Tuesday, June 17, 2008

Tuesday Thingers: Popular books

Today's Question: What's the most popular book in your library? Have you read it? What did you think? How many users have it? What's the most popular book you don't have? How does a book's popularity figure into your decisions about what to read?

Well, the most popular books we do own are the Harry Potter series (which we have complete, with multiple copies of almost all of them, and copies in French of at least 4 of them; at one point we had a copy of Half-Blood Prince in Hebrew, but we lent it out and didn't get it back). Harry aside, the next most popular that we have is The Hobbit, of which again we have multiple copies, including an old paperback and a hardback commemorative edition with a protective box, runes all around it, and so on. Going on down the list, we have all the ones that are classics: Pride and Prejudice, Wuthering Heights, LOTR of course (only one copy, though, go figure). To Kill a Mockingbird. I'm actually not sure we have Catcher in the Rye; it was never one of my favorites at all.
What we don't have are the modern popular fiction: The Da Vinci Code, The Kite Runner. While the more literary and evocative ones like the latter might be excellent literature, they just don't appeal to me. They're too adult for the kids, and Jeffrey doesn't read books (he just doesn't have time) for the most part, so they're not taking up space on our shelves. I've occasionally read popular fiction (A Suitable Boy and Barbara Kingsolver spring to mind for some reason), but only rarely, and even less often to I find it meaningful to me.
What strikes me most of the list is that there aren't any books on it which we don't own that I want to run out and get. A book's popularity rarely makes a difference to me. In fact I think I take something of a perverse pleasure in not reading what everyone else chooses. Aside from classics, if a book is on a best-seller list, I probably won't be interested in it. Not because I'm trying to make a statement, but just because somehow over the years I've discovered I just won't enjoy most of those works.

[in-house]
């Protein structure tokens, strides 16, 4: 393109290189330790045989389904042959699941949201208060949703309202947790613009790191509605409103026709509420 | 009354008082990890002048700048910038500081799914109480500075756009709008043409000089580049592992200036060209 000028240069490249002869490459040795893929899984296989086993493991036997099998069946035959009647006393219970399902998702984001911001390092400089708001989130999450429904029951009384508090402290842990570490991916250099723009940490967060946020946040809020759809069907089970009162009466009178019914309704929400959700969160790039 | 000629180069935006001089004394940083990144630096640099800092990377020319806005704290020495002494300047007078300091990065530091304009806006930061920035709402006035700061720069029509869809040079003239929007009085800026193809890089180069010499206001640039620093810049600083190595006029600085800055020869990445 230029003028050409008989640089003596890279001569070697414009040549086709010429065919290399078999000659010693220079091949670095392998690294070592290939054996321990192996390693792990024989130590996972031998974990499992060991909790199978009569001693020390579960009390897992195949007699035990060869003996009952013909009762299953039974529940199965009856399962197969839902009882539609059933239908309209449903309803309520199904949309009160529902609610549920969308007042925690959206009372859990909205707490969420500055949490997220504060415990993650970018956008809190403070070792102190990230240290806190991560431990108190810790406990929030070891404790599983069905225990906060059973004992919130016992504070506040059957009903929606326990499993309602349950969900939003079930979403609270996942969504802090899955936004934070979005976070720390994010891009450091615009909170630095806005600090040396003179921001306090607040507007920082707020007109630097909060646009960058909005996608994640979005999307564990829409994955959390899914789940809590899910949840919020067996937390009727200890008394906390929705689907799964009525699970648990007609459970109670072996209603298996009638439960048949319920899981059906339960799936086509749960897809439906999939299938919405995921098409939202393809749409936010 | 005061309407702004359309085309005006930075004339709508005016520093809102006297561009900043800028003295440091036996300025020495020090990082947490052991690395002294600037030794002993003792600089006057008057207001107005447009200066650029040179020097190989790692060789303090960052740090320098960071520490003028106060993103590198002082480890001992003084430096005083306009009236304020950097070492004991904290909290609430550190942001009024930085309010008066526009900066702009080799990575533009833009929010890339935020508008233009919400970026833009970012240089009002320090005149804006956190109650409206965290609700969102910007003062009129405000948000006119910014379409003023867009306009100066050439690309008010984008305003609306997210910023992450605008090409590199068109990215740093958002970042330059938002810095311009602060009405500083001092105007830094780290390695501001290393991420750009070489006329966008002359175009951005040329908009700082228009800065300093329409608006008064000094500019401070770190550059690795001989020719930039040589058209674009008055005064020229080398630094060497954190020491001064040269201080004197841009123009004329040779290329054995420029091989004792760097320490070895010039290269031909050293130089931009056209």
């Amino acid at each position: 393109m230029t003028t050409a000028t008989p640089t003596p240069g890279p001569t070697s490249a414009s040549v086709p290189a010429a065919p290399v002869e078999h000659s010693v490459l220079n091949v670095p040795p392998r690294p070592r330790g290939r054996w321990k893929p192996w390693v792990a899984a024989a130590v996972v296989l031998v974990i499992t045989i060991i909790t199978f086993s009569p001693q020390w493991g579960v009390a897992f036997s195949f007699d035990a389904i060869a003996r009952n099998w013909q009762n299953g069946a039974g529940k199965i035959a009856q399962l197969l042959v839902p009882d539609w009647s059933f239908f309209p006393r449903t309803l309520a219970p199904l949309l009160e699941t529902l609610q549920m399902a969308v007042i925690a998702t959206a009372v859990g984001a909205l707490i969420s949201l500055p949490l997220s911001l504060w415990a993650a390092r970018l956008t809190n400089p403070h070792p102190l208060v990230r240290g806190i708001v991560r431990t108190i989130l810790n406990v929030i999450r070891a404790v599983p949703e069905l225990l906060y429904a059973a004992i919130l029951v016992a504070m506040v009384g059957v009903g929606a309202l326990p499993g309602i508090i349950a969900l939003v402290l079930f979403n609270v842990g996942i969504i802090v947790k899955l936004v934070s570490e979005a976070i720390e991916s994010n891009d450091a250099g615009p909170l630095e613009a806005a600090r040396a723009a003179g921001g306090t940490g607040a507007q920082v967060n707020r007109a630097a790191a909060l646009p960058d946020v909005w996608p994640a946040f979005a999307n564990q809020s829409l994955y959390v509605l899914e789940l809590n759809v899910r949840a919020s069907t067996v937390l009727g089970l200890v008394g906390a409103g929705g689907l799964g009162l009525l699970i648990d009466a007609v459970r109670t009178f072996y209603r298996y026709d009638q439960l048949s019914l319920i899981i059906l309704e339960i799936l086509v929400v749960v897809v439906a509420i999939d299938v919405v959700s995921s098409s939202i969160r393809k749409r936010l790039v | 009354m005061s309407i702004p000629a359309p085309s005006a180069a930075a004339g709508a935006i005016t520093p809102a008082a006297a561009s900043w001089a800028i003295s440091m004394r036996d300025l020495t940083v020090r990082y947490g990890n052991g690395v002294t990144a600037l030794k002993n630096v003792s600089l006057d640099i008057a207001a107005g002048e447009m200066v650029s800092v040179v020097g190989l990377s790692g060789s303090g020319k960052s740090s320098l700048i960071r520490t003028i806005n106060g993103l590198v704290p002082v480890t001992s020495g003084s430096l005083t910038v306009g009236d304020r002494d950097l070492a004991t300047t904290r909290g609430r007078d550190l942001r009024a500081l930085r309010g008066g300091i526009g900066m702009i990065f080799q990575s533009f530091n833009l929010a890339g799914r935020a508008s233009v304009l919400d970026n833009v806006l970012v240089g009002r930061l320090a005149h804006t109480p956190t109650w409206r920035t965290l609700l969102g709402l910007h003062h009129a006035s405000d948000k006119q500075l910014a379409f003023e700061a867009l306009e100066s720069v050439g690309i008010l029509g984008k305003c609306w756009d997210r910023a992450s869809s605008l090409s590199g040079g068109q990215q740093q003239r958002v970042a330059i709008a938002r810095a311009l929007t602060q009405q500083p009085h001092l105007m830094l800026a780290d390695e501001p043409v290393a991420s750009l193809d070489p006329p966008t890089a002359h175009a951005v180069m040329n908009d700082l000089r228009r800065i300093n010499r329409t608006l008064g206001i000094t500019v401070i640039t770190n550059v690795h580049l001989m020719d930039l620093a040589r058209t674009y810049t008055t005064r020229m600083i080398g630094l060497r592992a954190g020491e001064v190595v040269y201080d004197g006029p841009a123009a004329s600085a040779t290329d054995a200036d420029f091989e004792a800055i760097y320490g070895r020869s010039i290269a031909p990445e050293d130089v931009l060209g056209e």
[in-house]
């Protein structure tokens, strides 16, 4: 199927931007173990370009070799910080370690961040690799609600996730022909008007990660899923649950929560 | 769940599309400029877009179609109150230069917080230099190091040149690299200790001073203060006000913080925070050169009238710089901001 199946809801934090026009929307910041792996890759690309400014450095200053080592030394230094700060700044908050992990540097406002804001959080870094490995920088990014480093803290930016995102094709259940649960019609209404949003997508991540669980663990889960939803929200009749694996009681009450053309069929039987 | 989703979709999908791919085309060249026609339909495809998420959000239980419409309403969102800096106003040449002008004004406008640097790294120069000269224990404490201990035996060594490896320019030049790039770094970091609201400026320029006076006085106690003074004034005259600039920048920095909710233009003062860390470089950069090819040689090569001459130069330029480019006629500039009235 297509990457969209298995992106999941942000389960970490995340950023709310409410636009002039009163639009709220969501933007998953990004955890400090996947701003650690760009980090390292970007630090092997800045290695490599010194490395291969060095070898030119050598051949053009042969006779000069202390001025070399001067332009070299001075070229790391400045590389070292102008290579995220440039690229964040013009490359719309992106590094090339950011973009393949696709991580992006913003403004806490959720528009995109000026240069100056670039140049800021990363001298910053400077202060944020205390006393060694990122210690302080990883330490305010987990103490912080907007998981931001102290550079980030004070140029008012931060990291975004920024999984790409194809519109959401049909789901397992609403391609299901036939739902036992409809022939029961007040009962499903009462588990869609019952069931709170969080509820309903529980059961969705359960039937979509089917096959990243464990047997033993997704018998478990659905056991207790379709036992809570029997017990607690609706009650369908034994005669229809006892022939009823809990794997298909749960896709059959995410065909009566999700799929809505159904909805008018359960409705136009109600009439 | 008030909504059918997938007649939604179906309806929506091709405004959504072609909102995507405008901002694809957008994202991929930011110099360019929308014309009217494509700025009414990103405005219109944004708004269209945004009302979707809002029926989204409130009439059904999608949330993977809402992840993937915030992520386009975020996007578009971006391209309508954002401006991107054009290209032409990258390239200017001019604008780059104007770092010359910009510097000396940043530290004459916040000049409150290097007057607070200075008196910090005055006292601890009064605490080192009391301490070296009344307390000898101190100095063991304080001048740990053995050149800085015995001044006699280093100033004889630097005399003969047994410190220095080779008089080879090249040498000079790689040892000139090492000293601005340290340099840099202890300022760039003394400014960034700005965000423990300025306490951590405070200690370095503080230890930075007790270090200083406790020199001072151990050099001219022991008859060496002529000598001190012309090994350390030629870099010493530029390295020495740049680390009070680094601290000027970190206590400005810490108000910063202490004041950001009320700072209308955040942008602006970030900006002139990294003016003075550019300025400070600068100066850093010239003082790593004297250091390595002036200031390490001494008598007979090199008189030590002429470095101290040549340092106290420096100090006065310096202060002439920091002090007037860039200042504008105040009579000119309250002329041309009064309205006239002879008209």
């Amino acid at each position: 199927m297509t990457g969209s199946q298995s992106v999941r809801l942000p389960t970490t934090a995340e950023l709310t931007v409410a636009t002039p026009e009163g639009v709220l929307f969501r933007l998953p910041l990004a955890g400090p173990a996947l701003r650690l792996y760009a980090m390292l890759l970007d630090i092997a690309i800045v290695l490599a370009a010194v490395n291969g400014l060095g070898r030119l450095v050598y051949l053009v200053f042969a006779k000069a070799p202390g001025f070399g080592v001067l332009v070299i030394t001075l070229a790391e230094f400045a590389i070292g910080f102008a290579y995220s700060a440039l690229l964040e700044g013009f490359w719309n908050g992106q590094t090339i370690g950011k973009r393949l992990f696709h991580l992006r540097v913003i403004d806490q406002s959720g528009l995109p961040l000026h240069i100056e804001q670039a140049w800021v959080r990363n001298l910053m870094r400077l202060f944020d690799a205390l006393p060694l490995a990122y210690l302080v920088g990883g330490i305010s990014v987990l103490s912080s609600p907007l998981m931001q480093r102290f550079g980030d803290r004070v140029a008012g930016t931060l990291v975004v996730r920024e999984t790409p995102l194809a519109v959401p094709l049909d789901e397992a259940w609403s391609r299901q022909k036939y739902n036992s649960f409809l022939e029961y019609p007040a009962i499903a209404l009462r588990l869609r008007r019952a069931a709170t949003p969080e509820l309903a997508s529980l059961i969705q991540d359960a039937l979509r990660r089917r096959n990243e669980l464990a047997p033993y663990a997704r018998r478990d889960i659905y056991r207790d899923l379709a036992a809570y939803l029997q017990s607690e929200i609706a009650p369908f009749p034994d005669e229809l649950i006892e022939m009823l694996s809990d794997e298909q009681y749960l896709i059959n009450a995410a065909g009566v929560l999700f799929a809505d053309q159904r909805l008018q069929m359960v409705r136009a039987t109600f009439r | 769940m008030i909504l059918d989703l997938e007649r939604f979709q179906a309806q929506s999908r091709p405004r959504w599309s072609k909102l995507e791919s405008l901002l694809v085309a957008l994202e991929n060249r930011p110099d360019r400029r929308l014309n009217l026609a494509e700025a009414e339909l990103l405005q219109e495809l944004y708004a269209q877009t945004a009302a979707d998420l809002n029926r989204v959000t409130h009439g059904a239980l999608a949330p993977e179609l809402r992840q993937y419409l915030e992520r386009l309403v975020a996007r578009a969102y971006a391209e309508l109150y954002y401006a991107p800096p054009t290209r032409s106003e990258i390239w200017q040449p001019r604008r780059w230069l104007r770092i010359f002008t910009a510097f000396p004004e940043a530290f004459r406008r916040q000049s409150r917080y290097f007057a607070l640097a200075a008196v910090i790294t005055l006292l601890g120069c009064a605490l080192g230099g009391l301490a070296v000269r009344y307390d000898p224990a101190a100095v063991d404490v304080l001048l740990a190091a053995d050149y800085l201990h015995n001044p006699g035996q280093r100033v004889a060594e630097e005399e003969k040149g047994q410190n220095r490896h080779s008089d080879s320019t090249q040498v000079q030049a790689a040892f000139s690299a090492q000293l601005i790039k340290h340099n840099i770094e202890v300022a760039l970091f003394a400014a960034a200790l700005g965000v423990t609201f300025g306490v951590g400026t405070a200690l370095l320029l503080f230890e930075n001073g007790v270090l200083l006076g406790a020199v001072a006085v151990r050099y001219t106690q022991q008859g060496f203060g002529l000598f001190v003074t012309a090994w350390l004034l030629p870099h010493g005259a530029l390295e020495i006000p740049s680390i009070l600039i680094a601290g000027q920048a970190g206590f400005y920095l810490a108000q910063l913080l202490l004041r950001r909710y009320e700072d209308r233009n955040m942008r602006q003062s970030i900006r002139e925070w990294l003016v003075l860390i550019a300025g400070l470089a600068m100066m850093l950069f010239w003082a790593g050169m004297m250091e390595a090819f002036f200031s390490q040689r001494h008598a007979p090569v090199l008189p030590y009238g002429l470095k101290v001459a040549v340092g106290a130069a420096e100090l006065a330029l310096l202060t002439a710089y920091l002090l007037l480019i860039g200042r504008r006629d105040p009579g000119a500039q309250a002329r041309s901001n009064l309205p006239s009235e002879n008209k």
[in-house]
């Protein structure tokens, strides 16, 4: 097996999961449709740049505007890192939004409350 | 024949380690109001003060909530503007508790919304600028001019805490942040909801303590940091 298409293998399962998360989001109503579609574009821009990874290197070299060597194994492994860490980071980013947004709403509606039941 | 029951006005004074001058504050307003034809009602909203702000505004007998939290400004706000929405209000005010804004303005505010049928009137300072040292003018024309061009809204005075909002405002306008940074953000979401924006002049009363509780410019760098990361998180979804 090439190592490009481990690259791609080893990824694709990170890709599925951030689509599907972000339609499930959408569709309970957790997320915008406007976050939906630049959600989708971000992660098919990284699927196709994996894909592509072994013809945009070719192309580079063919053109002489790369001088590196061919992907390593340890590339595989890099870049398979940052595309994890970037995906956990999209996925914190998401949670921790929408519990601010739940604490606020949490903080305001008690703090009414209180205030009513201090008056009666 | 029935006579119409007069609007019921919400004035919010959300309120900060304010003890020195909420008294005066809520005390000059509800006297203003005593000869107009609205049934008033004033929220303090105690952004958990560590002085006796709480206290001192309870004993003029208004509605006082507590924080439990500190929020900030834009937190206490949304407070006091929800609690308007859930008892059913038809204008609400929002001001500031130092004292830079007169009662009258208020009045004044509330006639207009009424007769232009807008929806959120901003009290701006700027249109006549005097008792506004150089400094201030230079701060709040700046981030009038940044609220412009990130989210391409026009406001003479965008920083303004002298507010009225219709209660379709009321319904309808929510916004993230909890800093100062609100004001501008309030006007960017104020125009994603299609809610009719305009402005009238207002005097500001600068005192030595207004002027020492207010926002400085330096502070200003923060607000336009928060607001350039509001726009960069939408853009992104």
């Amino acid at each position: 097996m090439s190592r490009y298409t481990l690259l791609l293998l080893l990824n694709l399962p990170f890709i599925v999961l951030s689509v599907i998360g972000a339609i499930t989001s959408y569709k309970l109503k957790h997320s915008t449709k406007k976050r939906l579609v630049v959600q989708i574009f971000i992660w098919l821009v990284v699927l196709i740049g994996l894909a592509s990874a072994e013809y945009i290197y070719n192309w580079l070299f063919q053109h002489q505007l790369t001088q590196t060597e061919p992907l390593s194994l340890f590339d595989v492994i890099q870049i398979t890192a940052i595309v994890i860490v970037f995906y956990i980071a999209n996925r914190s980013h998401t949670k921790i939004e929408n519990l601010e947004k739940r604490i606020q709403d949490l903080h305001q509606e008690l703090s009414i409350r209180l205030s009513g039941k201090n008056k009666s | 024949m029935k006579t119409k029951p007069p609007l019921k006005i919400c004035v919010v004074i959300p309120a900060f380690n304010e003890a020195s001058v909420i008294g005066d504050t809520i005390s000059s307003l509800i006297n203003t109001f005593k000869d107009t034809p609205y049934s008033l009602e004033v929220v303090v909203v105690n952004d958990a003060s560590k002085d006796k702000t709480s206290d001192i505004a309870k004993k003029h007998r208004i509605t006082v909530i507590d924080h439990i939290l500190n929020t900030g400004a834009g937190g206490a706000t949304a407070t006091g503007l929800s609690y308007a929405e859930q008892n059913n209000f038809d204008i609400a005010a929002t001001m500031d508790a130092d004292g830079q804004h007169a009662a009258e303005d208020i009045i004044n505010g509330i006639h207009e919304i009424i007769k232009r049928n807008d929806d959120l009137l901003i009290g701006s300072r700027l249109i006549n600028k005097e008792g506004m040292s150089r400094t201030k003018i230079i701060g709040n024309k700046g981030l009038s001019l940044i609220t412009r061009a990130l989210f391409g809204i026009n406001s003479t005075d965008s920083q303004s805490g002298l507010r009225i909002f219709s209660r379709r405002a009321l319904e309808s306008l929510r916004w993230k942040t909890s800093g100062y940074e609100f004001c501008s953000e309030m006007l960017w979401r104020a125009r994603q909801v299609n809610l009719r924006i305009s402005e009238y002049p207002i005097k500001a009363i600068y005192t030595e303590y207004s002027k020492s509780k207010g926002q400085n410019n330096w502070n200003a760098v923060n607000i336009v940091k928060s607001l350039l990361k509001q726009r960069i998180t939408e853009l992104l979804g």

Now excuse me, after all this high-mindedness, I have to go hide all my trashy, silly, cozy mystery novels.


Lenore said...

I have many different copies of Lord of the Rings too, but no harry potter.

Anonymous said...

"Now excuse me, after all this high-mindedness, I have to go hide all my trashy, silly, cozy mystery novels."

ROFL... I understand what you're saying about the classics vs. contemporary. For decades I had resisted modern works of fiction (except for Stephen King). Then one day, a friend of mine gave me a copy of Harlan Coben, and I've been trying hard to catch up with what all I've missed!

Leesy said...

Somewhere I also have a copy of something called, I think, "The Travels of Frodo," a book mapping out all the hobbit's travels. It was pretty neat. I guess Bilbo's one great adventure didn't warrant a whole book! My friends and I used to write each other notes in hobbit runes too. I probably also had other Hobbit/LOTR-related books...I'll have to check the boxes. And get more cataloguing done!

Michele said...

I also love the 'trashy, silly, cozy mystery novels'!

Lisa said...

I also have the exact same commemorative edition of The Hobbit - gold leaf and runes all around. I take it out occasionally, but if I'm in the mood for a re-read, I usually get out my well-worn paperback copy.

Library Cat said...

Hi Leesy,
The Hobbit is one of my favorite books and I have read it many times. Strangely enough, I never really enjoyed the Lord of the Rings series.

I agree with you about popularity...doesn't matter to me. I would recommend The Kite Runner - interesting from a cultural perspective.


Anonymous said...

Lol only one copy of LOTR? Def need two at least! :)